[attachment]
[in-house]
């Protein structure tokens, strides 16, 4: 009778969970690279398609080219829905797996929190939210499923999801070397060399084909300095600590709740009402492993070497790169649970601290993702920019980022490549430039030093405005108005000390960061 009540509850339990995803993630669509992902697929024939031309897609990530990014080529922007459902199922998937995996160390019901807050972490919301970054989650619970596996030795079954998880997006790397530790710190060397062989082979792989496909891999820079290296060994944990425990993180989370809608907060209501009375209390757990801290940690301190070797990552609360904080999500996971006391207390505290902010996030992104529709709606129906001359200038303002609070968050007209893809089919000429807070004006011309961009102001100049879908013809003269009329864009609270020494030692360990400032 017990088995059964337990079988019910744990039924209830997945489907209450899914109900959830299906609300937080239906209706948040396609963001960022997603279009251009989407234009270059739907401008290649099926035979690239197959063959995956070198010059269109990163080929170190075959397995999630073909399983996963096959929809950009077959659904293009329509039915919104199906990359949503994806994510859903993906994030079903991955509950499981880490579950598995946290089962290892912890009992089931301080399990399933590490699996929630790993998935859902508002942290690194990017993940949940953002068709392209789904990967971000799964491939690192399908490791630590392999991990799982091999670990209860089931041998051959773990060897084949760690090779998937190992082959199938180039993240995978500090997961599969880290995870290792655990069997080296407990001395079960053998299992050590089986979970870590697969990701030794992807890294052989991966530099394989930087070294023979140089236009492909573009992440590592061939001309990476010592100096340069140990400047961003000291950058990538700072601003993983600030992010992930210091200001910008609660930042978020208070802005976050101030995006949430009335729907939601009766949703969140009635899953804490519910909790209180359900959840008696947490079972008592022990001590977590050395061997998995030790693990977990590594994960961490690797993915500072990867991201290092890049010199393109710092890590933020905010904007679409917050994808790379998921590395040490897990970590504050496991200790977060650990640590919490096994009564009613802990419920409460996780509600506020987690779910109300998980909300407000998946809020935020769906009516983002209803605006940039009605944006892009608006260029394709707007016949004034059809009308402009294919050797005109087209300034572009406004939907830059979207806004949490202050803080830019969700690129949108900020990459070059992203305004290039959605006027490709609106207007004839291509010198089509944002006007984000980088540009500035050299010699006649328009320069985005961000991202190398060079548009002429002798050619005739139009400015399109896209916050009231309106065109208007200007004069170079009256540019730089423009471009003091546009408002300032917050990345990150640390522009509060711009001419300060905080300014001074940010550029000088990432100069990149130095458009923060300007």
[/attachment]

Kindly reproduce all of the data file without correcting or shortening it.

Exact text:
[in-house]
């Protein structure tokens, strides 16, 4: 009778969970690279398609080219829905797996929190939210499923999801070397060399084909300095600590709740009402492993070497790169649970601290993702920019980022490549430039030093405005108005000390960061 009540509850339990995803993630669509992902697929024939031309897609990530990014080529922007459902199922998937995996160390019901807050972490919301970054989650619970596996030795079954998880997006790397530790710190060397062989082979792989496909891999820079290296060994944990425990993180989370809608907060209501009375209390757990801290940690301190070797990552609360904080999500996971006391207390505290902010996030992104529709709606129906001359200038303002609070968050007209893809089919000429807070004006011309961009102001100049879908013809003269009329864009609270020494030692360990400032 017990088995059964337990079988019910744990039924209830997945489907209450899914109900959830299906609300937080239906209706948040396609963001960022997603279009251009989407234009270059739907401008290649099926035979690239197959063959995956070198010059269109990163080929170190075959397995999630073909399983996963096959929809950009077959659904293009329509039915919104199906990359949503994806994510859903993906994030079903991955509950499981880490579950598995946290089962290892912890009992089931301080399990399933590490699996929630790993998935859902508002942290690194990017993940949940953002068709392209789904990967971000799964491939690192399908490791630590392999991990799982091999670990209860089931041998051959773990060897084949760690090779998937190992082959199938180039993240995978500090997961599969880290995870290792655990069997080296407990001395079960053998299992050590089986979970870590697969990701030794992807890294052989991966530099394989930087070294023979140089236009492909573009992440590592061939001309990476010592100096340069140990400047961003000291950058990538700072601003993983600030992010992930210091200001910008609660930042978020208070802005976050101030995006949430009335729907939601009766949703969140009635899953804490519910909790209180359900959840008696947490079972008592022990001590977590050395061997998995030790693990977990590594994960961490690797993915500072990867991201290092890049010199393109710092890590933020905010904007679409917050994808790379998921590395040490897990970590504050496991200790977060650990640590919490096994009564009613802990419920409460996780509600506020987690779910109300998980909300407000998946809020935020769906009516983002209803605006940039009605944006892009608006260029394709707007016949004034059809009308402009294919050797005109087209300034572009406004939907830059979207806004949490202050803080830019969700690129949108900020990459070059992203305004290039959605006027490709609106207007004839291509010198089509944002006007984000980088540009500035050299010699006649328009320069985005961000991202190398060079548009002429002798050619005739139009400015399109896209916050009231309106065109208007200007004069170079009256540019730089423009471009003091546009408002300032917050990345990150640390522009509060711009001419300060905080300014001074940010550029000088990432100069990149130095458009923060300007």